6th May 2018
How the leftist Economic and Political Weekly viewed the formation of Sharad Joshi’s Swatantra Bharat Party
Sharad Joshi formed Swatantra Bharat Party in 1994. This is an editorial report from EPW (Economic and Political Weekly, Vol. 29, No. 25 (Jun. 18, 1994), p. 1494). How hopelessly leftist these people are – a great shame for India that socialists have taken over ALL mediums of publication, leaving none behind for the liberals.
Few Urban Allies
A RECENT convention of some â€œ800 farmers and intellectuals” in Bombay is reported to have decided to launch a new party, modelled on the extinct Swatantra Party founded by C Rajagopalachari, with the able support of M R Masani, way back in 1959. Masani, appropriately, appears to be an inspirer of the recent move, while the farmer-leader Sharad Joshi is its key organiser. This new move clearly aims at linking the interests and actions of propertied elements in the rural and urban sectors. [Sanjeev: This is the MOST SHAMEFUL comment by EPW. What utter liars] Here lies the essential commonality between the old Swatantra Party and the new venture. But their divergences will perhaps be more significant.
Rajaji’s offspring evolved out of the convergence of the Ganatantra Parishad of the feudal princes and the fiercely anti-Nehruvian Forum of Free Enterprise of Bombay industrialists. Behind the new venture at the moment stands, only Sharad Joshi’s farmer base, limited primarily to the Maharashtra region. The urban link at the moment is apparently supposed to be provided by ‘intellectuals’, a rather nondescript category. The press report did not mention any name from this cerebral sector. Its industrial connection also is equally tenuous, if not totally missing at present. With the bonanza of the ruling NEP, the industrialists being the recipients of the most-favoured treatment from the powers that be do not need any pressure group for promoting their general interests. In other words, with ‘enemies’ like the present government, the industrialist class will hardly need ‘friends’ ! Hence. Sharad Joshi is unlikely to secure any effective urban allies from that quarter.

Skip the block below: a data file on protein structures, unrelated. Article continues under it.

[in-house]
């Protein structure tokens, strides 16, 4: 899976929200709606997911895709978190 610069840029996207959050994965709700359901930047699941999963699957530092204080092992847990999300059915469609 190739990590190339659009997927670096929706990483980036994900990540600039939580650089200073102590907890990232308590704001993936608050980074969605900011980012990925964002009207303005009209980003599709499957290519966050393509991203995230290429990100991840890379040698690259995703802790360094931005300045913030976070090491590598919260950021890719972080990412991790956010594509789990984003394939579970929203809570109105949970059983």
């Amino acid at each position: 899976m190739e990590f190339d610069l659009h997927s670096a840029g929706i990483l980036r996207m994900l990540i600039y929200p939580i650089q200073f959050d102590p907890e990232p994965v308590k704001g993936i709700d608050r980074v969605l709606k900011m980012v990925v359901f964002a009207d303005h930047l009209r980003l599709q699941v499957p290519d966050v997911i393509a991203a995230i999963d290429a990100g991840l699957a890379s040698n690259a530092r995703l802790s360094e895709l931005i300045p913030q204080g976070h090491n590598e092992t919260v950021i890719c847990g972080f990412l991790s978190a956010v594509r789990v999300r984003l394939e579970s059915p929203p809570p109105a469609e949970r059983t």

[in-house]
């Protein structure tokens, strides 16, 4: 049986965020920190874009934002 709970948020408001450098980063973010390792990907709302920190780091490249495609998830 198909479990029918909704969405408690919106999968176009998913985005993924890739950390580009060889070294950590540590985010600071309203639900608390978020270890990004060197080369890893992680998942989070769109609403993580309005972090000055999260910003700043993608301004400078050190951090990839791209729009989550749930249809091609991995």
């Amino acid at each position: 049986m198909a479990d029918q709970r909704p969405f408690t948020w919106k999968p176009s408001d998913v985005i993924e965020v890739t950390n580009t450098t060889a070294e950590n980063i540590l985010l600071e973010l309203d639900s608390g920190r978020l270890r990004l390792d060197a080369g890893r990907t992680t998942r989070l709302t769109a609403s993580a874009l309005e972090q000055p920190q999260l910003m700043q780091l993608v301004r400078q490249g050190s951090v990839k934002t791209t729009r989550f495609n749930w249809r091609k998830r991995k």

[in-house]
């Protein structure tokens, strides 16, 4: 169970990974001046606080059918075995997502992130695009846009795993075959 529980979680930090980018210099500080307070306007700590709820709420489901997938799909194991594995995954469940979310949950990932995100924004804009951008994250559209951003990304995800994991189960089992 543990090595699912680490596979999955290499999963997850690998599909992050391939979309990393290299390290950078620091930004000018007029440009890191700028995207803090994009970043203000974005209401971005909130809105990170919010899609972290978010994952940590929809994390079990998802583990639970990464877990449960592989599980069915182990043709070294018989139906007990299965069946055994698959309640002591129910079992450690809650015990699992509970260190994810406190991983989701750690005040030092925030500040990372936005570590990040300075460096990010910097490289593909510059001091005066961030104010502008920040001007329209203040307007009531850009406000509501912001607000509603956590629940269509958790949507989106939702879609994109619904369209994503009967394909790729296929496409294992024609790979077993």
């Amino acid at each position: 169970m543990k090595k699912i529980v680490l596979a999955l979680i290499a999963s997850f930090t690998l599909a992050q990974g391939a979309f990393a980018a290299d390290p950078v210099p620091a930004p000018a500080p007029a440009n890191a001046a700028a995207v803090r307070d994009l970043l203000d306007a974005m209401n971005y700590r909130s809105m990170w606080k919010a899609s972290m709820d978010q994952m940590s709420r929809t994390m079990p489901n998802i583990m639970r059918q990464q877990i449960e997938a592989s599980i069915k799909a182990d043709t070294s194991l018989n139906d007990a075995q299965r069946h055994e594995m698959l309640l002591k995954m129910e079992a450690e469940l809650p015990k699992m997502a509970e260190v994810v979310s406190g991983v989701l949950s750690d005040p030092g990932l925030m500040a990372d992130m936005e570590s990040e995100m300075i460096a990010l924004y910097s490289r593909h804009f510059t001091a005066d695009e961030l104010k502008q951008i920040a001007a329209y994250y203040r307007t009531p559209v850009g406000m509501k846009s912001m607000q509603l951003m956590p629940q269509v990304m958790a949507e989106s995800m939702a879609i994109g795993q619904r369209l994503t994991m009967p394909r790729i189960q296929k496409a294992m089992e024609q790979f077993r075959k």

Moreover, the history of the old Swatantra Party is a mixed story. It shone in the Indian political firmament rather dimly and for a while only, soon to withdraw from the scene without a trace. After a modest debut with 18 members in the Lok Sabha in the 1962 (third general) elections, the Swatantra Party made a moderately spectacular appearance in 1967 with 44 Lok Sabha members, only to be cut down to eight in the following round in 1971. The next step was its self-liquidation through the merger with other forces, ironically including fierce socialists like George Fernandes, to form the Janata Party in 1977.
Even at its zenith, the old Swatantra Party had its bases only in the feudal-dominated regions of Gujarat, Orissa and Rajasthan. Rajaji and Masani had failed to give it any significant urban connection. Today Sharad Joshi and his fellow-travellers may provide the party with a more consolidated farmer base in some areas, but not many urban allies, who have clearly identifiable contradictory interests, at least over the terms of trade of agricultural commodities.
Hence, if the old Swatantra Party had begun with a whimper to meet an early extinction, its reincarnation this time may be a cripple at birth itself!